One of the most important and complex challenges that enterprises face today is building cyber-physical systems and lean software. The organizations that build these systems are also becoming increasingly sophisticated – distributed multinational and multilingual development, mergers and acquisitions, rapid growth, and offshoring are part of the solution, but they are also part of the problem. Thankfully, there’s a growing body of knowledge that can help enterprises deal with such challenges. The body of knowledge includes Lean systems thinking, Lean processes, Agile principles and methods, and product development flow practices.

The primary aim of SAFe is to synthesize all the knowledge along with the lessons learned from thousands of deployments in order to create a system of proven and integrated practices that improve team productivity, time-to-market, employee engagement, and solution quality. However, there’s no universal one-size-fits-all solution for the unique challenges that each organization faces. If any applied practices fall short, the underlying Lean-Agile principles can guide the teams and ensure that they’re moving on the path to their Lean goals.

The Ten Principles of Lean-Agile

There are 10 fundamental lean and agile principles that have evolved from observation of successful organizations, Lean product development, Agile methods and principles, and systems thinking. Let’s take a closer look at the ten “commandments” of Lean-Agile.

  1. Applying systems thinking

It is necessary to understand the systems within which users and workers operate to be able to address the challenges in the marketplace and workplace. However, those systems are complex and consist of numerous interrelated components. You cannot optimize the whole system just by optimizing one component – everyone involved must be on the same page and understand the system’s larger goal. Systems thinking needs to be applied to the organization that builds the system, as well as to the system under development.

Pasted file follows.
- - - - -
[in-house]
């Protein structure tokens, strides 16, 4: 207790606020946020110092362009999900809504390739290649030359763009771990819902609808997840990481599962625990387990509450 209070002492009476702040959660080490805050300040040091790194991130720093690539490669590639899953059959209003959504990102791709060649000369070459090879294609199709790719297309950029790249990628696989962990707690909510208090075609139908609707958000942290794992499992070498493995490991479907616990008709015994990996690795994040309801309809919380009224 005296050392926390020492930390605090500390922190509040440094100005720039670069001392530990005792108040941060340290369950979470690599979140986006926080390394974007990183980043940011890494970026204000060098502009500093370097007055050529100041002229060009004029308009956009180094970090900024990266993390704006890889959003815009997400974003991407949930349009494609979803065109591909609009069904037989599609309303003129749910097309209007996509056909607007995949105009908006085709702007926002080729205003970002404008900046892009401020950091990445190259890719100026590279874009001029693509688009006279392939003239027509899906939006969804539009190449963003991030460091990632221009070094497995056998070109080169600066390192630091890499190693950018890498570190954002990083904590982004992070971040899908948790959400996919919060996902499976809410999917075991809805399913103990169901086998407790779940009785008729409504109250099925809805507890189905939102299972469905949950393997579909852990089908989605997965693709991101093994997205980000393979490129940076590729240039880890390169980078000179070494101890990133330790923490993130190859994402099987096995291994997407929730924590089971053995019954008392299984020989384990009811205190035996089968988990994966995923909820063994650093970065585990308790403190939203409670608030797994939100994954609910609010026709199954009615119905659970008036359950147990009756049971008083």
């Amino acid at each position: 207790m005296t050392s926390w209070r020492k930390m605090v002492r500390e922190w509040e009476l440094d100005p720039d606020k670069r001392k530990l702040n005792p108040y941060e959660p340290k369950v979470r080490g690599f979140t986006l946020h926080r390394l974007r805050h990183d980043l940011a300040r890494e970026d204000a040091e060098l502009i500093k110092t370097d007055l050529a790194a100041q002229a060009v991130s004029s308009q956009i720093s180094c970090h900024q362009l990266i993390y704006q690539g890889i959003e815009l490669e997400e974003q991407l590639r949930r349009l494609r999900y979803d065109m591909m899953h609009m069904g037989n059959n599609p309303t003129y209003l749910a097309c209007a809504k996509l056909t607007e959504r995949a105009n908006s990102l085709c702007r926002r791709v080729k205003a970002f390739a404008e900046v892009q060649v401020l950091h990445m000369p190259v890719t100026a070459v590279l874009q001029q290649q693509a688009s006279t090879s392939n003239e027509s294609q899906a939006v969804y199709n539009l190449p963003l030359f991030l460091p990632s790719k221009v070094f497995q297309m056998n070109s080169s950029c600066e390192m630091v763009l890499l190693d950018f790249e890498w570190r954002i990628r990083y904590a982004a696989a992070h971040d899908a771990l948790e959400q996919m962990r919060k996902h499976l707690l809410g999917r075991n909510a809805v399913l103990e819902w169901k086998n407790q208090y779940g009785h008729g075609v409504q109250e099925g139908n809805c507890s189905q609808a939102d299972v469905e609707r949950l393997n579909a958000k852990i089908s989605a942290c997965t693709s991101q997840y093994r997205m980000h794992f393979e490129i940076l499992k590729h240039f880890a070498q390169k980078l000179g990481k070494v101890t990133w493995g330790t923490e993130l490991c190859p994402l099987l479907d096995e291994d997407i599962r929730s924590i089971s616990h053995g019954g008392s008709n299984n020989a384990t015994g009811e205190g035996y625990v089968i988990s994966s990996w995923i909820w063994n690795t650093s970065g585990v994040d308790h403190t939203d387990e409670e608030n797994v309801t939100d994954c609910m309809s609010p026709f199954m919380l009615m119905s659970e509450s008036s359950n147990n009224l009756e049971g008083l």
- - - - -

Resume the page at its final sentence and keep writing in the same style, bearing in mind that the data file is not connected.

1. Taking an economic view

You need to have a fundamental understanding of the economics of building systems in order to deliver the best quality and value for society and people in the shortest sustainable lead-time. Every right decision eliminates waste and must be made in the right economic context, and every team contributor must be aware of the monetary impact of the decisions they take in developing a product. The economic view can be achieved by delivering often and delivering early, operating within the lean budget, understanding solution economic trade-off, leveraging suppliers, and sequencing jobs for yielding maximum benefits.